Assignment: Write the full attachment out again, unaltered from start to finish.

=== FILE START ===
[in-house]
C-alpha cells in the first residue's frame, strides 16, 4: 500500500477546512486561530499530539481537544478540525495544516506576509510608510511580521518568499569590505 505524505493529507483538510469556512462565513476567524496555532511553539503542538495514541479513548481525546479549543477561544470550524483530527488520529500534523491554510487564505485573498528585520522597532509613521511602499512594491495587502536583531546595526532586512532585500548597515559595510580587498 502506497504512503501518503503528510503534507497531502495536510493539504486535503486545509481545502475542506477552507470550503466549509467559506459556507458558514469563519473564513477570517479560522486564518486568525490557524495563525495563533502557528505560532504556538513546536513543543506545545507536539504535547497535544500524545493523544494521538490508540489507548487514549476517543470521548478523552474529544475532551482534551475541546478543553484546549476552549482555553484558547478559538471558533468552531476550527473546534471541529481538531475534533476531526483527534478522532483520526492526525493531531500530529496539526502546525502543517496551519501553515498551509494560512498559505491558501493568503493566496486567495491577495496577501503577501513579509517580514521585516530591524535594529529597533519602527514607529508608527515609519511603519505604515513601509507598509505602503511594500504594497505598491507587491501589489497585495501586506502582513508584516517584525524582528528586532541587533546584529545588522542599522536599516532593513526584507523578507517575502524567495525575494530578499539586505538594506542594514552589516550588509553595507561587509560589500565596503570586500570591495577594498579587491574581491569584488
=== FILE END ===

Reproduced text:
[in-house]
C-alpha cells in the first residue's frame, strides 16, 4: 500500500477546512486561530499530539481537544478540525495544516506576509510608510511580521518568499569590505 505524505493529507483538510469556512462565513476567524496555532511553539503542538495514541479513548481525546479549543477561544470550524483530527488520529500534523491554510487564505485573498528585520522597532509613521511602499512594491495587502536583531546595526532586512532585500548597515559595510580587498 502506497504512503501518503503528510503534507497531502495536510493539504486535503486545509481545502475542506477552507470550503466549509467559506459556507458558514469563519473564513477570517479560522486564518486568525490557524495563525495563533502557528505560532504556538513546536513543543506545545507536539504535547497535544500524545493523544494521538490508540489507548487514549476517543470521548478523552474529544475532551482534551475541546478543553484546549476552549482555553484558547478559538471558533468552531476550527473546534471541529481538531475534533476531526483527534478522532483520526492526525493531531500530529496539526502546525502543517496551519501553515498551509494560512498559505491558501493568503493566496486567495491577495496577501503577501513579509517580514521585516530591524535594529529597533519602527514607529508608527515609519511603519505604515513601509507598509505602503511594500504594497505598491507587491501589489497585495501586506502582513508584516517584525524582528528586532541587533546584529545588522542599522536599516532593513526584507523578507517575502524567495525575494530578499539586505538594506542594514552589516550588509553595507561587509560589500565596503570586500570591495577594498579587491574581491569584488